LONDON (Reuters) - Mark Leckey won the Turner Prize on Monday, beating three other shortlisted artists who were all women to claim one of the art world’s most prestigious and contentious awards.
The 44-year-old Briton is best known for his film work, and according to a video presentation accompanying his Turner Prize installation he draws inspiration from popular sources like sci-fi movie “Blade Runner” and cartoon character Felix the Cat.
He also explores contemporary visual culture with a film of Jeff Koons’s polished steel “Rabbit,” and his art lecture “Cinema-in-the-Round” is screened in a reconstructed movie theater at London’s Tate Britain museum.
“Everything in here is about having something, it’s about things that you desire and I desire and my trying to work out my relationship with them,” Leckey told reporters surrounded by his works. “They manufacture my desires and I want to know why.”
Leckey receives a prize of 25,000 pounds ($37,000) and his profile in the contemporary art world is likely to rise as a result of the award and the publicity it generates.
“I can increase my scope. I want to make a television series. Now hopefully...maybe that can happen,” Leckey said.
“I’m going to squirrel away for these hard times, be sensible. This is good for me because it means I don’t have to worry about selling stuff.”
Only three women have won the annual prize since it began in 1984, and expectations were high that a fourth would be crowned at an awards ceremony on Monday evening, since Leckey was the only man on the shortlist.
Belfast-born Cathy Wilkes’s “I Give You All My Money” featured two supermarket checkouts covered in dirty dishes and surrounded by a ladder, tiles, a mannequin sitting on a toilet and another with its head in a bird cage.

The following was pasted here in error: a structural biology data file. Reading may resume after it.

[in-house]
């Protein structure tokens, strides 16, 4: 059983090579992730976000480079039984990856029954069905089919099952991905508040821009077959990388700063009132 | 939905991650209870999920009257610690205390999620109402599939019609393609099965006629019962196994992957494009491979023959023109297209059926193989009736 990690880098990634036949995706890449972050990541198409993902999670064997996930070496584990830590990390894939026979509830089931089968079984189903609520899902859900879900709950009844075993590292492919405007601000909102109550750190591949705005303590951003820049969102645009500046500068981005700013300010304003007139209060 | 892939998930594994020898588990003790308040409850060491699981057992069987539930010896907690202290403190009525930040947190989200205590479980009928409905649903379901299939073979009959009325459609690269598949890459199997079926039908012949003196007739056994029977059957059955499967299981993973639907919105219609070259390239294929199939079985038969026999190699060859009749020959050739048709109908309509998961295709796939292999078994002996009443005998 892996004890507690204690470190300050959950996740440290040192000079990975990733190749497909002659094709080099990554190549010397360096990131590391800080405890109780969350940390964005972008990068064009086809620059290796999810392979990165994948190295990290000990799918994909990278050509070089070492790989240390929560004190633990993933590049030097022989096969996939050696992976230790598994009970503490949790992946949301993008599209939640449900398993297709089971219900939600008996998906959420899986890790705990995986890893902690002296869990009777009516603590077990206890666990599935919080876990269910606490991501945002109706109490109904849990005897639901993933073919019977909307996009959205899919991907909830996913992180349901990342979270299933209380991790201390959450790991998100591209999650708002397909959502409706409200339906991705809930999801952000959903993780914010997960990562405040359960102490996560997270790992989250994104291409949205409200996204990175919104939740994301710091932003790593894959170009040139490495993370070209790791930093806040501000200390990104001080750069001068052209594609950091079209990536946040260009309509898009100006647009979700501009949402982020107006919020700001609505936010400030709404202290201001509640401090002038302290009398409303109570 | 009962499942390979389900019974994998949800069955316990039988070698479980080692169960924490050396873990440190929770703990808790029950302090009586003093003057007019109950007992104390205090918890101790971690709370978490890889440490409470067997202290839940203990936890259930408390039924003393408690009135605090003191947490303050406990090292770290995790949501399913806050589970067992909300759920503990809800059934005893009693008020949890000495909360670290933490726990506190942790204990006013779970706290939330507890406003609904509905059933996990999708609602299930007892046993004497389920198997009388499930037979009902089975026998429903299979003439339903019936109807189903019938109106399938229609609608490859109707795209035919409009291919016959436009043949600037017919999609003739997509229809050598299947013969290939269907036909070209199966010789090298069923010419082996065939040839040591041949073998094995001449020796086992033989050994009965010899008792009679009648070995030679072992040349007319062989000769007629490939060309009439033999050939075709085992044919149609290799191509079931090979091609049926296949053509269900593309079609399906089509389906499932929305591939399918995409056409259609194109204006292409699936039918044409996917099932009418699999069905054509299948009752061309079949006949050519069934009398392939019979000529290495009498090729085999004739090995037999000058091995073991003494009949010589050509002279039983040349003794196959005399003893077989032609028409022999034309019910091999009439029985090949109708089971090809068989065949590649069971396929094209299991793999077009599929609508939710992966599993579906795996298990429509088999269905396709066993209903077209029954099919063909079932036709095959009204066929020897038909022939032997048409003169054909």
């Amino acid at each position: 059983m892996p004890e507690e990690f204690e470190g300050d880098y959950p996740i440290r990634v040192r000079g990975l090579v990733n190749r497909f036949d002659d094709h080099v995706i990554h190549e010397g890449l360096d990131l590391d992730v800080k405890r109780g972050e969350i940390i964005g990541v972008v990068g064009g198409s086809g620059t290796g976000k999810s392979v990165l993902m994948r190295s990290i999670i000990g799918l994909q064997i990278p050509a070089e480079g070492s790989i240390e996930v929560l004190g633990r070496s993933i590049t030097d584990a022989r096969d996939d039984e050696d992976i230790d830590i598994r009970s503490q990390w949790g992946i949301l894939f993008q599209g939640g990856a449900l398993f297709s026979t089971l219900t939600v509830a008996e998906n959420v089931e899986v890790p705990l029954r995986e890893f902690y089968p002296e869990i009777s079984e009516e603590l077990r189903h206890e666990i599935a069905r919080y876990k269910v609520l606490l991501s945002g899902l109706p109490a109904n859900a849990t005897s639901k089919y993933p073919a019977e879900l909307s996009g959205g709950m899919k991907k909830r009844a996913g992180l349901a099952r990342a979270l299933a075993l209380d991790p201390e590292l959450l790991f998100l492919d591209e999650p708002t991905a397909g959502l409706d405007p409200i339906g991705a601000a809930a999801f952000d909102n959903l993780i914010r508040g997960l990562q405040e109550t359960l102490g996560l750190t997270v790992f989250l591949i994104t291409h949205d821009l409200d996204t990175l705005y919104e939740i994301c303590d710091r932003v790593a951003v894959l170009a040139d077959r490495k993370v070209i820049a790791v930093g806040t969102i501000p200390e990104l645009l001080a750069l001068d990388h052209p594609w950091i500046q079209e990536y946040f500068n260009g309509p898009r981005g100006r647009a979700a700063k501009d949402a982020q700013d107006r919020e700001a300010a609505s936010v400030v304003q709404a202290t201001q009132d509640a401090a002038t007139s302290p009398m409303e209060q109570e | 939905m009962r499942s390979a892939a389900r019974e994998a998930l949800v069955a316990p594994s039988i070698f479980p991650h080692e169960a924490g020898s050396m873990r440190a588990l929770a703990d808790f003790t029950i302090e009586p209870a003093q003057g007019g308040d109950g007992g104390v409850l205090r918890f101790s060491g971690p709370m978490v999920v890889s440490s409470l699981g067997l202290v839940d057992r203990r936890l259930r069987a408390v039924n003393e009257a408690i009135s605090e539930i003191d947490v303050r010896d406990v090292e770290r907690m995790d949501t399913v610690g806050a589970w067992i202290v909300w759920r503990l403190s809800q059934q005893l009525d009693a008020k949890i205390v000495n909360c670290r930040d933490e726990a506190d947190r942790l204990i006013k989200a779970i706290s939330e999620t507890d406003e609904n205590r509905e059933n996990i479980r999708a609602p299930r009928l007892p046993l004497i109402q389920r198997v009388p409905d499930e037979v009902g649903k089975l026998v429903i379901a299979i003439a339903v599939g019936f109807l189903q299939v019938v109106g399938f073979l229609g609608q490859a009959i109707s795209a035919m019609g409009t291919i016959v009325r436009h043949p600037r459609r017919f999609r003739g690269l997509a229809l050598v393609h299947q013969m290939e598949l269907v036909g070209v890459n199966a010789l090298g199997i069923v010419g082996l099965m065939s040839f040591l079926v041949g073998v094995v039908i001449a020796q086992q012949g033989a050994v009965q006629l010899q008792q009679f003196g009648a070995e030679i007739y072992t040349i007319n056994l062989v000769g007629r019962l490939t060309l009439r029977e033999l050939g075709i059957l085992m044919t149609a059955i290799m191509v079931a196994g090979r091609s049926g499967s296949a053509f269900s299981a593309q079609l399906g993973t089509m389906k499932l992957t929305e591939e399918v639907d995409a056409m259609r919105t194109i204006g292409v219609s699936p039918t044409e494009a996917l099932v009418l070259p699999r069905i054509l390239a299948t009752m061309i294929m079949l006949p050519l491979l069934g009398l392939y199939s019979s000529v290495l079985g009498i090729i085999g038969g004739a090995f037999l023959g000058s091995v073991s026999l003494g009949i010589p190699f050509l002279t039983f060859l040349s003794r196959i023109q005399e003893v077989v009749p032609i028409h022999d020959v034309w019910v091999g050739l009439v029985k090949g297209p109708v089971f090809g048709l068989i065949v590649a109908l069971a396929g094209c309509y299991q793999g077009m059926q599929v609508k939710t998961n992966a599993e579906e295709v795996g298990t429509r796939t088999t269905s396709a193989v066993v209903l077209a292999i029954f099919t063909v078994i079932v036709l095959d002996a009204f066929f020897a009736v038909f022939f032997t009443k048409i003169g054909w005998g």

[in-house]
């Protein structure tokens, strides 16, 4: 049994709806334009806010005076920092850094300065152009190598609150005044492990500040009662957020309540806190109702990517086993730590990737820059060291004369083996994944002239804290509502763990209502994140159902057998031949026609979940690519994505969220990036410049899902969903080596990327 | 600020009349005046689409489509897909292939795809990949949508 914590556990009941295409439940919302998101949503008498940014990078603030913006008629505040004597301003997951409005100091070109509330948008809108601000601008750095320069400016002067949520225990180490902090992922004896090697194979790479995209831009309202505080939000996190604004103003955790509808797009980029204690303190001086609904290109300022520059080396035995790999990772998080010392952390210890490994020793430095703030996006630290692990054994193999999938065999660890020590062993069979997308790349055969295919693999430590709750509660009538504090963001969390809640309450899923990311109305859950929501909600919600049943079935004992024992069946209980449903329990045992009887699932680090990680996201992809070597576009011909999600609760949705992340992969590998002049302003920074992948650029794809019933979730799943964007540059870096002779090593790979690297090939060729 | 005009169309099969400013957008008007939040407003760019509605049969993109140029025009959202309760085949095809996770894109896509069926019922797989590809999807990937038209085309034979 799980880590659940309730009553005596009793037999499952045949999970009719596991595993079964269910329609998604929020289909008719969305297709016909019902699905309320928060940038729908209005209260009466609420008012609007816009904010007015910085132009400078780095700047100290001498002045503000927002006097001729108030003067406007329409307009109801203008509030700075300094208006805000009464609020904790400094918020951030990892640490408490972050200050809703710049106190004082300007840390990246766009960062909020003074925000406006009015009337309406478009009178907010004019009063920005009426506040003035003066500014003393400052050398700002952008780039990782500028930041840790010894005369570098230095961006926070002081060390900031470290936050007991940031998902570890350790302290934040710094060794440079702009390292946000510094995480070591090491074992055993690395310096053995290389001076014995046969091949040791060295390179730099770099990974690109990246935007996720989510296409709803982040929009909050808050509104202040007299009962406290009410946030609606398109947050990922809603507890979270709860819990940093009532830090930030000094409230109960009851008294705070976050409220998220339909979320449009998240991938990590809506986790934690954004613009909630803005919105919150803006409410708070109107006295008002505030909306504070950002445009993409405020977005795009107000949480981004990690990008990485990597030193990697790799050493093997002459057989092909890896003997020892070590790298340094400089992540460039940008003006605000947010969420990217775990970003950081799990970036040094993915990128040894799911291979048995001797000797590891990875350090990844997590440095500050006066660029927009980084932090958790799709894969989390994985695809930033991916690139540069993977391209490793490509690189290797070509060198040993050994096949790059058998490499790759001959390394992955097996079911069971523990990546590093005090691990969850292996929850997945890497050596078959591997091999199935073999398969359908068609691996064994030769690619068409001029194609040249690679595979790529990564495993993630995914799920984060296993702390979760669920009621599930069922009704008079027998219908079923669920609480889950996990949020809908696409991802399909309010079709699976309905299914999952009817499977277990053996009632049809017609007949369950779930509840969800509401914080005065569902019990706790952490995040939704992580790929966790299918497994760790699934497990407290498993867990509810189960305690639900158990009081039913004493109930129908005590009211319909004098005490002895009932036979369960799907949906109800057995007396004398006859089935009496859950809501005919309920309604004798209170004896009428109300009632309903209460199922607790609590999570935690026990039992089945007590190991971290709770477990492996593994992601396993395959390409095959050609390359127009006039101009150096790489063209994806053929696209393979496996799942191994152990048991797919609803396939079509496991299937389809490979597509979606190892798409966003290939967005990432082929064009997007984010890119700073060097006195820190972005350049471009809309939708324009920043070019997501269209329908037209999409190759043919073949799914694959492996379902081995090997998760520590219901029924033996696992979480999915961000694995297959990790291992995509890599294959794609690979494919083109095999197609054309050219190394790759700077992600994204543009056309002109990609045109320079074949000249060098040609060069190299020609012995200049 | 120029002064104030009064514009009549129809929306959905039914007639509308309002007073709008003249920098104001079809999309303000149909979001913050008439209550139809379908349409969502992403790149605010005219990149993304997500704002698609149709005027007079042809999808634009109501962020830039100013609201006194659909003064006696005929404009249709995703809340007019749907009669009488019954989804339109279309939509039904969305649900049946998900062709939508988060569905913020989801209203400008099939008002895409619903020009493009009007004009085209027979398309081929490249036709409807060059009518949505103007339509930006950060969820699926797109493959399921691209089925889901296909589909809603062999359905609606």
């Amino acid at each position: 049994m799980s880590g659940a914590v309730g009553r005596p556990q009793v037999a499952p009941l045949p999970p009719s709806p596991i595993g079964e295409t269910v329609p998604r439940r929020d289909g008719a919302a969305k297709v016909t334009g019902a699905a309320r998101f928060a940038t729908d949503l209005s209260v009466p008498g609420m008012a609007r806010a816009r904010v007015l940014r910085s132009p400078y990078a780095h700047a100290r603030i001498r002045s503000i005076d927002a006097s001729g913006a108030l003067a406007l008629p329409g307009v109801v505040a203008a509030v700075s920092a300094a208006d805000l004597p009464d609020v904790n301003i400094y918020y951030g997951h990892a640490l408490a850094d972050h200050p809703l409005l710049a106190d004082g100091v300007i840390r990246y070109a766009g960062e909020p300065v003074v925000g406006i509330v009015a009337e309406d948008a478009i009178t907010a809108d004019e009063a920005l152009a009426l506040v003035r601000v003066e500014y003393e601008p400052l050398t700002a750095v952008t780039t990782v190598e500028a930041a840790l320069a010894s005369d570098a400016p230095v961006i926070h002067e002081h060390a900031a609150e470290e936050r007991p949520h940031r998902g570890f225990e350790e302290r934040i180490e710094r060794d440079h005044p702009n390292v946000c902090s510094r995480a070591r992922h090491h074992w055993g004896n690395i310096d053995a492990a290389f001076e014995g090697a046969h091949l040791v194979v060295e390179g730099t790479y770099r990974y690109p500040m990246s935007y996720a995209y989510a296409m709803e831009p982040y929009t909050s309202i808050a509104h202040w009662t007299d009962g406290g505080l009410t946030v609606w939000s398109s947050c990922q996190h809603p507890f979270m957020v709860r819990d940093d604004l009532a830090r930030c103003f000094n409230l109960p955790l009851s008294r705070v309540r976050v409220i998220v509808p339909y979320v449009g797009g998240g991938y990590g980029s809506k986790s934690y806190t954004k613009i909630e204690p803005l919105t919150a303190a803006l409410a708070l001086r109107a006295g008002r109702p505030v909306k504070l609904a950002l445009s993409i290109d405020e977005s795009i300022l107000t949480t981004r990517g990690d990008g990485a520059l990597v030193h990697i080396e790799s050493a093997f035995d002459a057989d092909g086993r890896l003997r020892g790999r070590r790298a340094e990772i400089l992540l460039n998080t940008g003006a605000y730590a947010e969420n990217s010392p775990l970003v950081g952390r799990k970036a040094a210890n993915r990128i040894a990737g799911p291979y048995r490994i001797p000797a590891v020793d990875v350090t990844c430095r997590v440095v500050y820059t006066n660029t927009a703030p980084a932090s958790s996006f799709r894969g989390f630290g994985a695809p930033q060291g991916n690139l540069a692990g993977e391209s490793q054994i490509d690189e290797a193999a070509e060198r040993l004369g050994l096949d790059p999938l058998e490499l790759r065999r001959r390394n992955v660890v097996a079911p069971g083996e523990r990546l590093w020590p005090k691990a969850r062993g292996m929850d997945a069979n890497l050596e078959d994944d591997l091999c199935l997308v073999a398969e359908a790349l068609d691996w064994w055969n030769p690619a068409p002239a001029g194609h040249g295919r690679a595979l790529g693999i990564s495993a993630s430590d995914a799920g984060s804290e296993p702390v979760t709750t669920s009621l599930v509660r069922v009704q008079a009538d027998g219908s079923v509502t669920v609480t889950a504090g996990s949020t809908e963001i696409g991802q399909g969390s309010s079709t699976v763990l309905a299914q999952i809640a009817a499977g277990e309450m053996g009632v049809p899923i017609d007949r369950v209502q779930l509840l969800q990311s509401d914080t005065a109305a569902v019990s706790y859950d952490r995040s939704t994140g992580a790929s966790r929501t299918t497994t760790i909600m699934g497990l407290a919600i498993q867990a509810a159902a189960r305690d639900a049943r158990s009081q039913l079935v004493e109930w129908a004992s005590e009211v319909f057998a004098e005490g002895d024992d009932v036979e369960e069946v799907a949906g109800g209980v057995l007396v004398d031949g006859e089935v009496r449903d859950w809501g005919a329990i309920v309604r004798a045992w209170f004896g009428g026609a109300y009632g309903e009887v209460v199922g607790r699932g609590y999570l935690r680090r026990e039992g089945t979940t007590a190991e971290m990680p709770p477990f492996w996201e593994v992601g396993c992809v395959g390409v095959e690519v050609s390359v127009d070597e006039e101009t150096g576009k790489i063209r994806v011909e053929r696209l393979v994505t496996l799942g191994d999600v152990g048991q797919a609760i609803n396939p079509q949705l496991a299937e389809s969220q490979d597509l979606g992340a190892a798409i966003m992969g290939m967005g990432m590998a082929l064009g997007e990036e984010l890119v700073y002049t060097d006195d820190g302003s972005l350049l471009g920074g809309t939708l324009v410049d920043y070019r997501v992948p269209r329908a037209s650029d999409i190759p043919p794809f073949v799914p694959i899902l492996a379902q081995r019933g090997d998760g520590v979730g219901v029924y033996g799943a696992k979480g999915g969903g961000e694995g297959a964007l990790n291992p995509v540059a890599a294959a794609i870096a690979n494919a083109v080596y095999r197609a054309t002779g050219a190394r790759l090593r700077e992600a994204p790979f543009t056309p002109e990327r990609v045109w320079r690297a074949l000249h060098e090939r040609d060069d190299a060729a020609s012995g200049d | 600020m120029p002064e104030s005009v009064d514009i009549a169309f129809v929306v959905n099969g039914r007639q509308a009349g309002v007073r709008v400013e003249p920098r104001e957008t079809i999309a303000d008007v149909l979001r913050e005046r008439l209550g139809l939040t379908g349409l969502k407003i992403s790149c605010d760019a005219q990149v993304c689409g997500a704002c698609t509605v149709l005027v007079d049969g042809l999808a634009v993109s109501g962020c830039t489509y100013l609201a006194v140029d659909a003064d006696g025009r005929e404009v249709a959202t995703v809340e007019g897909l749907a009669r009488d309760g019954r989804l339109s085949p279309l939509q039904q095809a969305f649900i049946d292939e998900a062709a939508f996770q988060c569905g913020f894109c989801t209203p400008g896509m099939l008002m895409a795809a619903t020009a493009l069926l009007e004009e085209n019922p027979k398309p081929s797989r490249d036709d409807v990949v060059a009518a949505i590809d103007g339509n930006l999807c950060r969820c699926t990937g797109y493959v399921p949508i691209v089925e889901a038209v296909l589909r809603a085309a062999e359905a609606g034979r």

Runa Islam, born in Bangladesh, presented several film works, including “Be The First To See What You See As You See It” in which a woman inspects china objects before pushing a cup and saucer off a table, smashing them on the floor.
And Goshka Macuga’s sculptural ensemble of glass and metal was inspired by relationships between two pairs of artists -- Paul Nash and Eileen Agar and Lilly Reich and Mies van der Rohe.
Critics and the public regularly clash over the Turner Prize, arguing whether the works on display are art at all.
In 2001 Martin Creed raised eyebrows with his Turner installation, which featured lights going on and off in a room, and three years earlier Chris Ofili caused a stir for works that incorporated lumps of elephant dung.
The knives were out again in 2008, with some critics dismissing this year’s selection as a celebration of mediocrity, and, perhaps more scathingly, devoid of any real controversy.
Tate director Nicholas Serota defended the prize against its detractors at the awards ceremony.
“It exists to promote discussion about contemporary art and it succeeds,” Serota said. “The show is as strong as any I have seen.”
Editing by Paul Casciato
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